Modern Classics

Dispatches from the world's best bars.

The Remember the Maine cocktail was first described by Charles H. Baker in his classic two volume food and drink tome “The Gentleman’s Companion.” It was re-popularized (at least in New York City) by former Pegu Club bartender and current proprietor of Red Hook, Brooklyn’s Fort Defiance, St. John Frizell.  The damn near perfectly balanced recipe is as follows:


  2 oz. rye whiskey
  .75 oz. sweet vermouth
  2 tsp. Cherry Heering
  1 tsp. absinthe
  Stir with cracked ice in a mixing glass and strain into a chilled coupe. Garnish with a brandied cherry.


The important thing with this Manhattan variation is to make sure that the sweetness of the cherry liqueur doesn’t overwhelm the drink. Most cocktails that use Cherry Heering deploy some sort of extreme counterweight (large amounts of bitters, smokey scotch, etc.), and here the absinthe (combined with the spiciness of the rye) makes sure that things stay in balance.

Thomas Waugh, formerly of San Francisco’s The Alembic and now the bar manager at New York’s Death & Co, created a great modern “Remember the Maine” variation called the Red Ant:


  1.5 oz. Rye whiskey
  .5 oz. Kirschwasser
  .5 oz. Cherry Heering
  Barspoon of smoky mezcal
  2 dashes Bittermens Mole Bitters
  Stir and strain into a coupe.


Here mezcal and mole bitters fill in for the absinthe, creating an earthier, somewhat richer, but still wonderfully balanced drink. For the mezcal to really stand out you’ll want something extra smokey, so something like Del Maguey Chichicapa would be a good choice.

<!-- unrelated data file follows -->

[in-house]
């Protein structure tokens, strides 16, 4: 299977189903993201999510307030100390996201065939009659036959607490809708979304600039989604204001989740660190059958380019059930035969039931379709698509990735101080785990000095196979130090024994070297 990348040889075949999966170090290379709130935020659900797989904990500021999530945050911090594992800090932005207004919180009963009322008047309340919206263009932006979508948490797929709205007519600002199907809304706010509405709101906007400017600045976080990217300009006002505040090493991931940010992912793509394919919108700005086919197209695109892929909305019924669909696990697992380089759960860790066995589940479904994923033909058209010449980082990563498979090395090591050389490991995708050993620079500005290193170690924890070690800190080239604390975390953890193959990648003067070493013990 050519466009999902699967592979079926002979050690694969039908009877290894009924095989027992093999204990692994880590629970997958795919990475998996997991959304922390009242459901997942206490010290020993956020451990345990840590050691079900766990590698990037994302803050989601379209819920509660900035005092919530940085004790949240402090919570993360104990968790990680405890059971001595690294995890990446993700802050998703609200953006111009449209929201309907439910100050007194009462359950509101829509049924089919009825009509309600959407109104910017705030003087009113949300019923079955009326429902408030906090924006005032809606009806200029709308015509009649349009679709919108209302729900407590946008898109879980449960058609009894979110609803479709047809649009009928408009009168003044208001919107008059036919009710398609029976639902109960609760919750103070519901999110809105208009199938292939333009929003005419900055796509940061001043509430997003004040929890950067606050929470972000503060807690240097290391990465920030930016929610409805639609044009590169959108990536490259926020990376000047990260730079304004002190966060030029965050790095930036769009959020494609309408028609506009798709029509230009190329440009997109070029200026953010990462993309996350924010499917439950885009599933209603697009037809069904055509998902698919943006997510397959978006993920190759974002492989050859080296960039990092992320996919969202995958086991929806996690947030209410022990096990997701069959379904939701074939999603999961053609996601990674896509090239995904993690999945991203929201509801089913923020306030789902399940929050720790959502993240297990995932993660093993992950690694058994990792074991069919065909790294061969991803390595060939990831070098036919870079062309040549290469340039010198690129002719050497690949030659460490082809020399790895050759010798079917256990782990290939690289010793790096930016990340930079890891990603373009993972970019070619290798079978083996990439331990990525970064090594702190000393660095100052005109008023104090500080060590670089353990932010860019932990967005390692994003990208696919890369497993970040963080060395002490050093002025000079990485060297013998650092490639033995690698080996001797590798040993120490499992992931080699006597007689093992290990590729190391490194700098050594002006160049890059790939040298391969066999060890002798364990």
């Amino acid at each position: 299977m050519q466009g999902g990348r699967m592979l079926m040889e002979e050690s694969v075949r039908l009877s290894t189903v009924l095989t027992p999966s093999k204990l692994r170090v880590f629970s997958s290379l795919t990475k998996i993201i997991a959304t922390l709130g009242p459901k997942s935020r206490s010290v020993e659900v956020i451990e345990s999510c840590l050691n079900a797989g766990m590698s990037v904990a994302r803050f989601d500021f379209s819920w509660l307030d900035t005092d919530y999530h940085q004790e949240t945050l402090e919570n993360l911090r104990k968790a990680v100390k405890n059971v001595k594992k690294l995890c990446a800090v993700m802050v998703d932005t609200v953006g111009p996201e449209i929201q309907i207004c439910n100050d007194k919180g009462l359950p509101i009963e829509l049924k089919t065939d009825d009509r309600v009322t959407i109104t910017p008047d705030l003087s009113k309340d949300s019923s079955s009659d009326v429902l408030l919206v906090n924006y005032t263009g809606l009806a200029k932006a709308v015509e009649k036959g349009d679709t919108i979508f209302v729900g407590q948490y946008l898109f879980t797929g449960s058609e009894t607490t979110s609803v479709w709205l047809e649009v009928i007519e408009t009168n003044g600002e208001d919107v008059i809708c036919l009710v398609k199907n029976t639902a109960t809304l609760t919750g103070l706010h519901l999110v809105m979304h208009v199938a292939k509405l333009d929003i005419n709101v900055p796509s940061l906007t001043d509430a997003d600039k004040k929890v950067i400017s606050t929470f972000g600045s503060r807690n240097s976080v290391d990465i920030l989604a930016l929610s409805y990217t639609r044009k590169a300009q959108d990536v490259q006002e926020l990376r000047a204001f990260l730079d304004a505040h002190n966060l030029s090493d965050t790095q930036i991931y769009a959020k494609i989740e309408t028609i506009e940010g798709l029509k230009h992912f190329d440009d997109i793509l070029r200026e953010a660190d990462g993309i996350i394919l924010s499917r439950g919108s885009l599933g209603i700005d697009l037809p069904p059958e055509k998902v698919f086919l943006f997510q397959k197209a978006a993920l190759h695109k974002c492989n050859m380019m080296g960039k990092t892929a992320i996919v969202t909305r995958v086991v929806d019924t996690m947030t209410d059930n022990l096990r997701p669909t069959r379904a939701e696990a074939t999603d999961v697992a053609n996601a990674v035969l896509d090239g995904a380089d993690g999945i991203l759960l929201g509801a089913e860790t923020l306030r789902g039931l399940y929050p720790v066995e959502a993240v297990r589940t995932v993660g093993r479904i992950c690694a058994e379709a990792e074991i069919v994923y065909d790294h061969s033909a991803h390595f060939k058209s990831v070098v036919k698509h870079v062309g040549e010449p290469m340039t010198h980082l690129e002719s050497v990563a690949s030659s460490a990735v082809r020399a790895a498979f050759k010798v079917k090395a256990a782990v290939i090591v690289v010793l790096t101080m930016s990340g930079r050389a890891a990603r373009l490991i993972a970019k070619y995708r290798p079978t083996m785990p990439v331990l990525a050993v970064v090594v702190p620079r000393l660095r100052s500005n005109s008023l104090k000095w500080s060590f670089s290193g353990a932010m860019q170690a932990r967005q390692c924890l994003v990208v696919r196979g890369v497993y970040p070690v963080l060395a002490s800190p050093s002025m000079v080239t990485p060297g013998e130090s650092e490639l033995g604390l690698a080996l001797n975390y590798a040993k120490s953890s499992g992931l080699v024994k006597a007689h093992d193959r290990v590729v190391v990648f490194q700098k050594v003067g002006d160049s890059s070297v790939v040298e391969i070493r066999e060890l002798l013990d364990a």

As a side note, it’s worth pointing out that St. George Spirits now sells an inexpensive 200ml bottle of their absinthe (pictured above), which is handy if you frequently make drinks like this or the Sazerac, which only require minuscule amounts of absinthe.

The Remember the Maine cocktail was first described by Charles H. Baker in his classic two volume food and drink tome “The Gentleman’s Companion.” It was re-popularized (at least in New York City) by former Pegu Club bartender and current proprietor of Red Hook, Brooklyn’s Fort Defiance, St. John Frizell. The damn near perfectly balanced recipe is as follows:

2 oz. rye whiskey
.75 oz. sweet vermouth
2 tsp. Cherry Heering
1 tsp. absinthe

Stir with cracked ice in a mixing glass and strain into a chilled coupe. Garnish with a brandied cherry.

The important thing with this Manhattan variation is to make sure that the sweetness of the cherry liqueur doesn’t overwhelm the drink. Most cocktails that use Cherry Heering deploy some sort of extreme counterweight (large amounts of bitters, smokey scotch, etc.), and here the absinthe (combined with the spiciness of the rye) makes sure that things stay in balance.

Thomas Waugh, formerly of San Francisco’s The Alembic and now the bar manager at New York’s Death & Co, created a great modern “Remember the Maine” variation called the Red Ant:

1.5 oz. Rye whiskey
.5 oz. Kirschwasser
.5 oz. Cherry Heering
Barspoon of smoky mezcal
2 dashes Bittermens Mole Bitters

Stir and strain into a coupe.

Here mezcal and mole bitters fill in for the absinthe, creating an earthier, somewhat richer, but still wonderfully balanced drink. For the mezcal to really stand out you’ll want something extra smokey, so something like Del Maguey Chichicapa would be a good choice.

As a side note, it’s worth pointing out that St. George Spirits now sells an inexpensive 200ml bottle of their absinthe (pictured above), which is handy if you frequently make drinks like this or the Sazerac, which only require minuscule amounts of absinthe.

1 year ago

  1. barbook posted this